Why Is Anne Holton Claiming the Length of Virginia’s School Closures Didn’t Matter? (Part 1)

Anne Holton

by Vernon Taylor (a pseudonym)

The Virginia Board of Education meeting on December 12th, 2023 had a rare moment of must-see TV (22:50 – 29:27). In an attempt to gaslight parents, students and educators everywhere as she ignored the preponderance of data from COVID-era and post-pandemic studies, Board Member Anne Holton proposed an amendment striking the following words from the Board of Education’s 2023 annual report:

These [learning] losses were most severe among low-income and minority students and students whose schools were closed longest.

Board Member Holton reasoned (emphasis added):

The evidence for it is in my estimation inconclusive at best. The Virginia evidence is very sparse and it disappears if you control for poverty…. The international evidence, the PISA report, just came out saying the countries that opened sooner did not perform significantly better in the pandemic than those…who stayed closed longer.

Finally, and most importantly, our school board leaders and other local education leaders had very, very tough challenges in the pandemic. We were operating under so many unknowns. They were trying to manage so many priorities, keeping their staff safe and alive, keeping their students safe and alive and protecting against learning loss. They were all doing the best they could in my opinion under very difficult circumstances with so many things we just didn’t know at the time and to me these words are unnecessarily picking a fight with those who closed schools longer. Nobody in Virginia closed schools very long frankly, and most of them were open by March ‘21.

In this era where we need to get moving forward and pulling everybody together. How do we address learning loss? How do we get all entities, local, localities, state leadership folks across partisan divides, all working together? It’s just not necessary. The language adds nothing in there.

In response, Board Member Andrew Rotherham passionately stated (emphasis added):

I disagree on this one for a couple of reasons. First of all, I don’t think this is about blame. I don’t think this is about casting blame on decisions that were made. That’s in the past and I think we can all agree that the Spring of 2020 was a really, challenging difficult time. We can all remember we were, you know, washing our grocery bags and…leaving our mail untouched for several days. It was a different time.…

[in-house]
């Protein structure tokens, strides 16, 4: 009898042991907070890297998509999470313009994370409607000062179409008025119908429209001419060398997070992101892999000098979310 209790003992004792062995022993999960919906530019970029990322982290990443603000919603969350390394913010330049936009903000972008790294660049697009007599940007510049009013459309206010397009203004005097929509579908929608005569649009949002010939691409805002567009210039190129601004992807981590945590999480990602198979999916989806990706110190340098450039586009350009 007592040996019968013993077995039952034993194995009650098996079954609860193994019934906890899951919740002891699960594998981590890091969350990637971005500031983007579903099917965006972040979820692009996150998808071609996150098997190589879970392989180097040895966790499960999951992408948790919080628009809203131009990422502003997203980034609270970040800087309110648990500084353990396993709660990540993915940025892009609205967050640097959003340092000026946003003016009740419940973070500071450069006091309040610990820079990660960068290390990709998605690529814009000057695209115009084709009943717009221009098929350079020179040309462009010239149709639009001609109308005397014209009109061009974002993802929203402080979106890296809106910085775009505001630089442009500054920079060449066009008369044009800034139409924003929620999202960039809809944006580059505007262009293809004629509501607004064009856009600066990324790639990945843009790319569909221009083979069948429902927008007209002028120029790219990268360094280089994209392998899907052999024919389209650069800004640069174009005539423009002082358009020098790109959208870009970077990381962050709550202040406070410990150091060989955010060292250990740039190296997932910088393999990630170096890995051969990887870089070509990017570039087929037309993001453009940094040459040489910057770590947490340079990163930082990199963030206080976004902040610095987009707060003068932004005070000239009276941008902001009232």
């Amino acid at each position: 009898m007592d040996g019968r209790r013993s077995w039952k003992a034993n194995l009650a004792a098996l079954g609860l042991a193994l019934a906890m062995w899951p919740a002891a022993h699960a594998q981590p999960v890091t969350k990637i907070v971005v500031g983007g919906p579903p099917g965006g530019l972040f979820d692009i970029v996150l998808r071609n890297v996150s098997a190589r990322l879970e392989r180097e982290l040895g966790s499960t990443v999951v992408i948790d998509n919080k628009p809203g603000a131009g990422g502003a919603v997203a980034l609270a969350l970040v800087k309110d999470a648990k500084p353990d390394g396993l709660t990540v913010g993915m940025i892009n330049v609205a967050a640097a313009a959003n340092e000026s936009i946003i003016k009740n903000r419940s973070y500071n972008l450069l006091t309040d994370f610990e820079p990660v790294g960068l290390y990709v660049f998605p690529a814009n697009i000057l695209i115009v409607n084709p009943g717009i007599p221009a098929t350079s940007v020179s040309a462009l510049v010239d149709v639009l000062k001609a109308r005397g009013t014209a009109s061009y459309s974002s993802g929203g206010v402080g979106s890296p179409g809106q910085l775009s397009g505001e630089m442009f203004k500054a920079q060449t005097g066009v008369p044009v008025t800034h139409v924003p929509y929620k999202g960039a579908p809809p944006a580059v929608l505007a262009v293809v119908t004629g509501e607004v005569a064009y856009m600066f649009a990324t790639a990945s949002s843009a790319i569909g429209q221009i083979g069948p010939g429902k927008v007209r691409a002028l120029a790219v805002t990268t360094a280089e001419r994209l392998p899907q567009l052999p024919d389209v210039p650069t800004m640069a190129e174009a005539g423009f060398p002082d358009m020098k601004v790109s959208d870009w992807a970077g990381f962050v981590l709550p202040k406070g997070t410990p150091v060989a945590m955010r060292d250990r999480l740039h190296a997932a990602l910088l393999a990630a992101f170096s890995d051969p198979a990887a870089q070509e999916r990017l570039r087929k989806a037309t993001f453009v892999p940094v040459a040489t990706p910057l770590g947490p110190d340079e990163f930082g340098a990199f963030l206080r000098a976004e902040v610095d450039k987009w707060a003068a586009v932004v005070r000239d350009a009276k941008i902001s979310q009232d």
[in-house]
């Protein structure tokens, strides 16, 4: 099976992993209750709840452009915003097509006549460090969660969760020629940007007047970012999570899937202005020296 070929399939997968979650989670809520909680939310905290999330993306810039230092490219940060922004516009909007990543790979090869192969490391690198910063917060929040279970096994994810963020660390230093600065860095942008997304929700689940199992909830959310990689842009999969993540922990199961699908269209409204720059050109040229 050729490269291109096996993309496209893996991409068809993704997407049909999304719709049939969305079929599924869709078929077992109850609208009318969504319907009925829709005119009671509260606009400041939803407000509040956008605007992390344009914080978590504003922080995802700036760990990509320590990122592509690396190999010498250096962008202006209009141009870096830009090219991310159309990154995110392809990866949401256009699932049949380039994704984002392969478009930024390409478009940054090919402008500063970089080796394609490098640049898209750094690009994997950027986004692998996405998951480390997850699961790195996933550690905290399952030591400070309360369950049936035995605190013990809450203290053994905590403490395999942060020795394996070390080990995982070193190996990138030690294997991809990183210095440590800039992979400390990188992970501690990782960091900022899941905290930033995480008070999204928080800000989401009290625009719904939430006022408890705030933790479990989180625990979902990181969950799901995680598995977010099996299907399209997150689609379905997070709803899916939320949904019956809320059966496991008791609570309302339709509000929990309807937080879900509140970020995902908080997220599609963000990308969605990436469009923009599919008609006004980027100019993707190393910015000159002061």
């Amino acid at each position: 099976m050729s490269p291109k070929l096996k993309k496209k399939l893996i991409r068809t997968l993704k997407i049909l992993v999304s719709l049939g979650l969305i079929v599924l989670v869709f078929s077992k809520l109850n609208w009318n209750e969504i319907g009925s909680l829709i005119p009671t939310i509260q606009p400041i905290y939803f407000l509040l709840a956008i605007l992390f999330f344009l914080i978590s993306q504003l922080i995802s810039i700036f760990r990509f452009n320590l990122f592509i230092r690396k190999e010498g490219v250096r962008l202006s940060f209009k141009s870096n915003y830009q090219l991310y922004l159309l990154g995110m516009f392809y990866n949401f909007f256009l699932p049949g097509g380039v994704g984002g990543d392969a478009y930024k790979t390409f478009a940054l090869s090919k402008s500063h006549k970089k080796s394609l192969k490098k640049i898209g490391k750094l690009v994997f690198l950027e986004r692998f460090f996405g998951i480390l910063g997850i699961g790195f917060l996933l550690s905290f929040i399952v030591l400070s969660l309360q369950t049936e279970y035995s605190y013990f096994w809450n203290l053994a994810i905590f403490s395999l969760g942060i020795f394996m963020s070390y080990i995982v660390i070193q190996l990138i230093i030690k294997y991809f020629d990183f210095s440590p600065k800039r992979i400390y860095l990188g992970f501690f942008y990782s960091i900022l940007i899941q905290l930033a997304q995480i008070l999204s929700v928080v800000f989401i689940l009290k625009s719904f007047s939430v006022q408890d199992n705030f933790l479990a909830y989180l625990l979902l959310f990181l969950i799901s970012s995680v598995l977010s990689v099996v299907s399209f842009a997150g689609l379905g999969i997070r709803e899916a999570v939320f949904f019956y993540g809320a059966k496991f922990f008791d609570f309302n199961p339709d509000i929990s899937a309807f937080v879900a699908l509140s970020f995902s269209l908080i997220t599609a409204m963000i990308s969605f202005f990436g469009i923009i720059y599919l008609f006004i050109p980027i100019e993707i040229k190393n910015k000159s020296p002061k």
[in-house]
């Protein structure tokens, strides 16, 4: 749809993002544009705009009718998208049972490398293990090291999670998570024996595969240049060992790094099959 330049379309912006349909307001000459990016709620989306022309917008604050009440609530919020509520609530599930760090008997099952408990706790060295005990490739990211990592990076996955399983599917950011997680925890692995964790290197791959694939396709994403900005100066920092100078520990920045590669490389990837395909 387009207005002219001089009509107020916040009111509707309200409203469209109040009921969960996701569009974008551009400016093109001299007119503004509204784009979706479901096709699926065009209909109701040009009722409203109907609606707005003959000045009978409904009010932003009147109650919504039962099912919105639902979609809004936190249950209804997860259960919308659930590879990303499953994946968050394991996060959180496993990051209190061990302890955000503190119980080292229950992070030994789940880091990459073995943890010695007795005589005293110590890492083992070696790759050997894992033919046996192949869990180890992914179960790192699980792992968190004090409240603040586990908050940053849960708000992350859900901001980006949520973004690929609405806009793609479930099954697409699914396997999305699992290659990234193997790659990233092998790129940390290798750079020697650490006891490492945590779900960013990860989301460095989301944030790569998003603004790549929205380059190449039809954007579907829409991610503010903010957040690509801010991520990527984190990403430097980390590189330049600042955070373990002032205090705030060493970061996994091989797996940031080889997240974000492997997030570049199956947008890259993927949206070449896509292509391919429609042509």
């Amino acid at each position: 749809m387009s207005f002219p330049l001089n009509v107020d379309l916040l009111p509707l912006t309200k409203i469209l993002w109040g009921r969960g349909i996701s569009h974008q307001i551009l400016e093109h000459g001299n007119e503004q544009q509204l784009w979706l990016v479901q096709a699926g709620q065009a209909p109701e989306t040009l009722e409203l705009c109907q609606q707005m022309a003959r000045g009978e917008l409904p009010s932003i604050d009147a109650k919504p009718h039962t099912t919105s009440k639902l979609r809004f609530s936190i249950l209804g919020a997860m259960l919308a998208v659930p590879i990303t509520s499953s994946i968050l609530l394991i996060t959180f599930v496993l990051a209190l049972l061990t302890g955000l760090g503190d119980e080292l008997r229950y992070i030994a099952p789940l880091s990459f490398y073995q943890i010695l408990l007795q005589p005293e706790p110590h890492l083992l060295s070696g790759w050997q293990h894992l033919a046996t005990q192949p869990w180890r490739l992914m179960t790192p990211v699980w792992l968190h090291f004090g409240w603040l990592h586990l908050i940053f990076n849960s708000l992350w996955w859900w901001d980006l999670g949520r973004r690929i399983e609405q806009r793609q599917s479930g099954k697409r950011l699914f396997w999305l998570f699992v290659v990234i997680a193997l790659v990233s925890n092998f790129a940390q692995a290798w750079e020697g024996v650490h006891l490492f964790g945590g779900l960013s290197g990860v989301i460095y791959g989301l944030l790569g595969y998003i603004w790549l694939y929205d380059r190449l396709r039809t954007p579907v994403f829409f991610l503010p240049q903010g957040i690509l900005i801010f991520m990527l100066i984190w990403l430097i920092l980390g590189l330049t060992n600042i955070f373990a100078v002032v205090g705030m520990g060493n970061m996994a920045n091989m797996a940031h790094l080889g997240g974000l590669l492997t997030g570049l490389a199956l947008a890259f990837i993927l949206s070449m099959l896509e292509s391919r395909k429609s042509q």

I don’t think we can say that most schools were open by March ’21. Because, first of all, that’s a year and even then they were not necessarily open for normal operations. If you were a special-ed parent, you were and are still trying to unwind what happened there and address that.

This was a substantial thing. It’s not about casting blame, but it is about saying “this is a major problem for the Commonwealth that as leaders we need to be absolutely focused on.

The PISA results didn’t say that there was no relationship, they just said it was a modest relationship and that other things mattered.

And I would just suggest that this whole conversation doesn’t make…a great deal of sense to me. If we don’t think having kids in school for orderly, live instruction matters, what are we doing here? Of course, this matters and, of course, the longer you’re out of school, the more impact you’re going to have. Otherwise, what is the point of any of this?

We have good educators around the state and, if they have the opportunity to teach kids, we’re going to see benefits. If they don’t, we’re not. And I don’t see this in any way as casting blame or picking a fight. I do see it as just leveling people about this enormous challenge that we face.

Board Member Dale Sturdifen seconded Rotherham’s points, also noting how chronic absenteeism leads to learning loss. Subsequently, Holton’s amendment was voted down 5-2.

Tomorrow on Bacon’s Rebellion: A look at the facts.